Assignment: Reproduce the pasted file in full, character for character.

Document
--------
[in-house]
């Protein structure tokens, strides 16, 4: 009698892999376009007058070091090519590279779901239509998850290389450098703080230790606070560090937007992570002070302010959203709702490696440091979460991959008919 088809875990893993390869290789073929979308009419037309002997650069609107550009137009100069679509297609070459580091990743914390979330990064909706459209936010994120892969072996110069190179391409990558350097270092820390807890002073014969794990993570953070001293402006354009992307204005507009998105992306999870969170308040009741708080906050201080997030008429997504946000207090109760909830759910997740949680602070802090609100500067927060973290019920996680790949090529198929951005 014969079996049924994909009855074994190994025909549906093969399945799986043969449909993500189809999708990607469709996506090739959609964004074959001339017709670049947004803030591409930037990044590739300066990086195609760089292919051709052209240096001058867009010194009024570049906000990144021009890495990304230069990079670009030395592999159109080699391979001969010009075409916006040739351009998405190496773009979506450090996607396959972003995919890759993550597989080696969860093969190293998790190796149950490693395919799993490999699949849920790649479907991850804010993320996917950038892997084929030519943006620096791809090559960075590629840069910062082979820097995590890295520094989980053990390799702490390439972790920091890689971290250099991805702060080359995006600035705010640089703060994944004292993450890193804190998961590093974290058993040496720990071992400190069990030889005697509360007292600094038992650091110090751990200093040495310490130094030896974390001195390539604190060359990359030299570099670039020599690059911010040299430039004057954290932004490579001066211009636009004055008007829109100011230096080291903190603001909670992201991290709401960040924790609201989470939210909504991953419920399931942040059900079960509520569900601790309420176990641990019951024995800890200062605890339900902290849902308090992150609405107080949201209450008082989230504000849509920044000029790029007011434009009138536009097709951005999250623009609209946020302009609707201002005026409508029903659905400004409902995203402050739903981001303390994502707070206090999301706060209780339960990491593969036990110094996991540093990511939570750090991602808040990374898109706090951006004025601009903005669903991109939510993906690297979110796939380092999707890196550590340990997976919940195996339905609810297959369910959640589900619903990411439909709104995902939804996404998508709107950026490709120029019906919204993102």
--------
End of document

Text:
[in-house]
């Protein structure tokens, strides 16, 4: 009698892999376009007058070091090519590279779901239509998850290389450098703080230790606070560090937007992570002070302010959203709702490696440091979460991959008919 088809875990893993390869290789073929979308009419037309002997650069609107550009137009100069679509297609070459580091990743914390979330990064909706459209936010994120892969072996110069190179391409990558350097270092820390807890002073014969794990993570953070001293402006354009992307204005507009998105992306999870969170308040009741708080906050201080997030008429997504946000207090109760909830759910997740949680602070802090609100500067927060973290019920996680790949090529198929951005 014969079996049924994909009855074994190994025909549906093969399945799986043969449909993500189809999708990607469709996506090739959609964004074959001339017709670049947004803030591409930037990044590739300066990086195609760089292919051709052209240096001058867009010194009024570049906000990144021009890495990304230069990079670009030395592999159109080699391979001969010009075409916006040739351009998405190496773009979506450090996607396959972003995919890759993550597989080696969860093969190293998790190796149950490693395919799993490999699949849920790649479907991850804010993320996917950038892997084929030519943006620096791809090559960075590629840069910062082979820097995590890295520094989980053990390799702490390439972790920091890689971290250099991805702060080359995006600035705010640089703060994944004292993450890193804190998961590093974290058993040496720990071992400190069990030889005697509360007292600094038992650091110090751990200093040495310490130094030896974390001195390539604190060359990359030299570099670039020599690059911010040299430039004057954290932004490579001066211009636009004055008007829109100011230096080291903190603001909670992201991290709401960040924790609201989470939210909504991953419920399931942040059900079960509520569900601790309420176990641990019951024995800890200062605890339900902290849902308090992150609405107080949201209450008082989230504000849509920044000029790029007011434009009138536009097709951005999250623009609209946020302009609707201002005026409508029903659905400004409902995203402050739903981001303390994502707070206090999301706060209780339960990491593969036990110094996991540093990511939570750090991602808040990374898109706090951006004025601009903005669903991109939510993906690297979110796939380092999707890196550590340990997976919940195996339905609810297959369910959640589900619903990411439909709104995902939804996404998508709107950026490709120029019906919204993102």